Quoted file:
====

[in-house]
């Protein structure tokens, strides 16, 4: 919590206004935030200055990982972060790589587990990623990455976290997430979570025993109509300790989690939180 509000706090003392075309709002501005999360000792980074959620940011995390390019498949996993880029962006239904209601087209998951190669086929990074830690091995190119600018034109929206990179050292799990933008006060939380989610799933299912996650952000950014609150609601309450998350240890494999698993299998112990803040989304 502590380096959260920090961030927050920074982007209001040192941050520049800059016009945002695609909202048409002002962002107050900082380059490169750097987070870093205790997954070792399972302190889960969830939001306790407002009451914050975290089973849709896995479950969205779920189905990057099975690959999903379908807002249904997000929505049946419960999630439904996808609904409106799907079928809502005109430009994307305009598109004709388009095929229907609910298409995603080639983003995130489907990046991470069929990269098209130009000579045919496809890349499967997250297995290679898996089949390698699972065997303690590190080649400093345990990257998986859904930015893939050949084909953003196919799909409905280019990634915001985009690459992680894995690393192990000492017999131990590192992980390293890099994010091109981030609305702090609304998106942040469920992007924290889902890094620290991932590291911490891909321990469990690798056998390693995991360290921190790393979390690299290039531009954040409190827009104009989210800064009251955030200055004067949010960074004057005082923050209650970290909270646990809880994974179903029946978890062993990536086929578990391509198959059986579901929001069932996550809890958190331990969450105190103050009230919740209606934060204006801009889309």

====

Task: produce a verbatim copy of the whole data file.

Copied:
[in-house]
């Protein structure tokens, strides 16, 4: 919590206004935030200055990982972060790589587990990623990455976290997430979570025993109509300790989690939180 509000706090003392075309709002501005999360000792980074959620940011995390390019498949996993880029962006239904209601087209998951190669086929990074830690091995190119600018034109929206990179050292799990933008006060939380989610799933299912996650952000950014609150609601309450998350240890494999698993299998112990803040989304 502590380096959260920090961030927050920074982007209001040192941050520049800059016009945002695609909202048409002002962002107050900082380059490169750097987070870093205790997954070792399972302190889960969830939001306790407002009451914050975290089973849709896995479950969205779920189905990057099975690959999903379908807002249904997000929505049946419960999630439904996808609904409106799907079928809502005109430009994307305009598109004709388009095929229907609910298409995603080639983003995130489907990046991470069929990269098209130009000579045919496809890349499967997250297995290679898996089949390698699972065997303690590190080649400093345990990257998986859904930015893939050949084909953003196919799909409905280019990634915001985009690459992680894995690393192990000492017999131990590192992980390293890099994010091109981030609305702090609304998106942040469920992007924290889902890094620290991932590291911490891909321990469990690798056998390693995991360290921190790393979390690299290039531009954040409190827009104009989210800064009251955030200055004067949010960074004057005082923050209650970290909270646990809880994974179903029946978890062993990536086929578990391509198959059986579901929001069932996550809890958190331990969450105190103050009230919740209606934060204006801009889309």